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A MOMENT WITH . . . BLAIR UNDERWOOD

Charm To Spare

Underwood's characters are sexy, suave or damaged. And viewers can't get enough.

June 04, 2008|Maria Elena Fernandez | Times Staff Writer

A PREGNANT woman approached with three tots in tow. "I am so sorry," she said, one hand on her protruding belly, the other covering her mouth. "I love you. I love you," she gushed as she got closer to Blair Underwood, dining at Clementine, a sidewalk cafe near Century City. "It was the funniest thing when you were on that show, 'Christine,' " the woman said. "I was dying. The whole time I was dying."

"I was too, 'cause I loved it," replied Underwood, who has been toiling in TV and film for two decades and might just get his first Emmy nomination this year, if buzz is a reliable barometer of such things.

The woman referred to Underwood's guest-star stint on CBS' "The New Adventures of Old Christine" this season in which he played Christine's (Julia Louis-Dreyfus) suave, sexy boyfriend, Daniel.

But that was only one of three prominent spots Underwood held on the tube this season.

On ABC's new drama, "Dirty Sexy Money," he plays the wealthy, dashing and ambiguous Simon Elder. On HBO's nine-week series, "In Treatment," which ended in March, he took on Alex Prince, a troubled Navy pilot whose brusque demeanor disguised his profound pain. Week after week, Underwood's exacting portrayal of that duality captured both critics and his peers, leading to industrywide speculation that this could be Underwood's year.

"You know, I've never had that conversation before this year," Underwood said. "So by the grace of God, this is 23 years in the business. These three projects are all projects I'm proud of. It's not just fluff or doing it because you can. So to be able to have the opportunity to do the work and then for people to respond in such a way, to engage in that conversation, is in and of itself a reward to me."

Underwood's commitment to "Dirty Sexy Money" doesn't allow him to return to "Old Christine," which is really why Daniel broke up with Christine, crushing women everywhere, including, possibly, Louis-Dreyfus.

"I was flying on Southwest Airlines somewhere," Louis-Dreyfus said, "and as I'm exiting the plane, the two flight attendants come running up to me and they go, 'I'm sorry, we don't mean to trouble you. We just have one quick question: Is Blair Underwood a good kisser?' " Her answer? "Oh, yeah."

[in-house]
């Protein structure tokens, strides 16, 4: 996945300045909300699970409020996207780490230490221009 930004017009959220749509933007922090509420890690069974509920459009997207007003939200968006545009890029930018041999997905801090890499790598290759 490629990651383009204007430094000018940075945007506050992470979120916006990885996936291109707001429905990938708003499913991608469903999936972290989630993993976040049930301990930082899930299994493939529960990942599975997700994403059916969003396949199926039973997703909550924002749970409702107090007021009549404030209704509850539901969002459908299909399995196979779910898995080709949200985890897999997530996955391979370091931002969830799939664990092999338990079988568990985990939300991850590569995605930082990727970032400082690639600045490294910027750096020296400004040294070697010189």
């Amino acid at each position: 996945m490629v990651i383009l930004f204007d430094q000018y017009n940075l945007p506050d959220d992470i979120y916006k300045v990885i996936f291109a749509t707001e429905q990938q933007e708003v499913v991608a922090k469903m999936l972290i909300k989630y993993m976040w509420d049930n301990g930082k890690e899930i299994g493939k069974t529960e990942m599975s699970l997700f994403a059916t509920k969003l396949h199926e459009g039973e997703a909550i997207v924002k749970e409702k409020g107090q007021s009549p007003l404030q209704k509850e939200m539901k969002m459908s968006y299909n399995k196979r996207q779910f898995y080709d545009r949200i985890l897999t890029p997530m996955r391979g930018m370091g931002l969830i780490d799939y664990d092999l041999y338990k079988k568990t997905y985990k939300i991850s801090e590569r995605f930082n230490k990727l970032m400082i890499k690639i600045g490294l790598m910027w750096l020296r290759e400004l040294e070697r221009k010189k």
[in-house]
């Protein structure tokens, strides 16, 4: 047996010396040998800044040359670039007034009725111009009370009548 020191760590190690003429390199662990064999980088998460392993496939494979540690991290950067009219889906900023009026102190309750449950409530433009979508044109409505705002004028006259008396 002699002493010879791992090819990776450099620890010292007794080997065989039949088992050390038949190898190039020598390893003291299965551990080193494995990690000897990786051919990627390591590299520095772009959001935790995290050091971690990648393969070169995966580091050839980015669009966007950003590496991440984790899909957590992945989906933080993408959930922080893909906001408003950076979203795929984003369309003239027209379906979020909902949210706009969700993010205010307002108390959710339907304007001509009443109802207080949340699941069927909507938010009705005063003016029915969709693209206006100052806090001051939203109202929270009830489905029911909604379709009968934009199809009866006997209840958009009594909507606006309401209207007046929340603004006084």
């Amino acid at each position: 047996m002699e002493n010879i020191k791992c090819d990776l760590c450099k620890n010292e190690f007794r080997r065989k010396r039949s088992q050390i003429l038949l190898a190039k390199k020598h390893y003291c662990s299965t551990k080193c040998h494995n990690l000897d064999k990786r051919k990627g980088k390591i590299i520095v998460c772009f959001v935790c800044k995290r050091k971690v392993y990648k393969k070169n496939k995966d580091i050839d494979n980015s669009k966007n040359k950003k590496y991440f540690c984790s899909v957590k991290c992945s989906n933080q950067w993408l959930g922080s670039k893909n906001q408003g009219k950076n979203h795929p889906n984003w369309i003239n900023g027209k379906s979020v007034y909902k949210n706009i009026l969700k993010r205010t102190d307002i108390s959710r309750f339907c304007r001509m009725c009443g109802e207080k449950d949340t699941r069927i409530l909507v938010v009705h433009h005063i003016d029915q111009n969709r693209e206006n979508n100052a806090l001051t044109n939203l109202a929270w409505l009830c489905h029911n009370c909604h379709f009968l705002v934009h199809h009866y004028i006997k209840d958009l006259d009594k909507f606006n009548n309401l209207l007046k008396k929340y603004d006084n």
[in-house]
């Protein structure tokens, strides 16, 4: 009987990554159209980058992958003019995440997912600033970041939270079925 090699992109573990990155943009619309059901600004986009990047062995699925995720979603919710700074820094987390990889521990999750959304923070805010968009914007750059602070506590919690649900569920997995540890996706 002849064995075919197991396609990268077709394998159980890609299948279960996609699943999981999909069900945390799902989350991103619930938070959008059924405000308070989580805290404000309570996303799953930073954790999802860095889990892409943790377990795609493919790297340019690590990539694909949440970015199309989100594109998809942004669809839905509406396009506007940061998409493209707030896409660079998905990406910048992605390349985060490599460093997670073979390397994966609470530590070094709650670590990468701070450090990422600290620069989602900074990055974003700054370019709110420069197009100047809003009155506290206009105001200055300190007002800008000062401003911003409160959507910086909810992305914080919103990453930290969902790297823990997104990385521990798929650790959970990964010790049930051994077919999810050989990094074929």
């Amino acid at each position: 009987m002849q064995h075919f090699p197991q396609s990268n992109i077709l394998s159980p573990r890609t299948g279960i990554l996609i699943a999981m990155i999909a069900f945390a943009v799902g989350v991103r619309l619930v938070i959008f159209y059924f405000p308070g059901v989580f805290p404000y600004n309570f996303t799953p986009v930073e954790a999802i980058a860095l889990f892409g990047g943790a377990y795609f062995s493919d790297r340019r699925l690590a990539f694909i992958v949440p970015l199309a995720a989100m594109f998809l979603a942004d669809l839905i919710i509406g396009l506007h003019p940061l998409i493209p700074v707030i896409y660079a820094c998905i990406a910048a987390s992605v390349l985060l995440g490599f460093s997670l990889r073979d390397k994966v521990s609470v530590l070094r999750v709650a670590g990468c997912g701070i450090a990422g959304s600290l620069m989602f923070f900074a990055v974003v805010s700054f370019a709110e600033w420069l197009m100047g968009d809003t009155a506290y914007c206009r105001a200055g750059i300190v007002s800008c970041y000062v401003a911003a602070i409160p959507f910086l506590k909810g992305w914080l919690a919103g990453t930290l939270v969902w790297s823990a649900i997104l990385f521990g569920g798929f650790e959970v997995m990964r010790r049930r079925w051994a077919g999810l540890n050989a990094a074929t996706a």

Over the last two decades, Underwood has turned in solid performances on popular TV series such as "L.A. Law" and "Sex and the City," and films like "Full Frontal." In Tyler Perry's "Madea's Family Reunion," he portrayed a charismatic man who secretly beats his wife and later falls apart.

Someone who took notice of that performance was "In Treatment" creator Rodrigo Garcia, who adapted his series about a therapist (Gabriel Byrne) and his patients from a successful Israeli drama.

As Garcia crafted his version, changing a soldier into an American pilot who bombed an Iraqi school under orders -- killing 16 children -- he thought about Underwood.

"I think that it was easy to cast Blair for that terrific presence, that eloquent way of speaking, the way he conducts himself physically," Garcia said. "But what he brought to Alex that was more than I bargained for was that way of balancing his incredible cockiness with those glimpses of pain and insecurity. He's . . . so capable of giving those flashes, these little cracks that go by in a frame and then you realize that this guy is a pretender."

Instantly, Alex became one of Underwood's favorite characters but he wondered if viewers would be put off by his abrasiveness. His own father answered that question when one episode compelled him to share with his son that during the Vietnam War, he also had followed orders that led to the deaths of innocent people.

"He got choked up telling me," Underwood said. "This character has traits that address the way many of us men are wired. We come from a place where it's 'Don't talk. Man up.' Alex needs to keep coming back to [the therapist] to understand so many things but it hurts too much.

"That's the tragedy of the character but it's also why I love the character so much because we're all trying to find the path that leads us to understanding who we are and what we are."

During the filming of each half-hour episode, Underwood often had to deliver lengthy monologues, and Alex grew into a viewer favorite.

"When he broke down, Blair went for broke," Garcia noted of the episode in which Alex finally loses his composure. "It was really moving to see a man like that broken."

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maria.elena.fernandez@latimes.com

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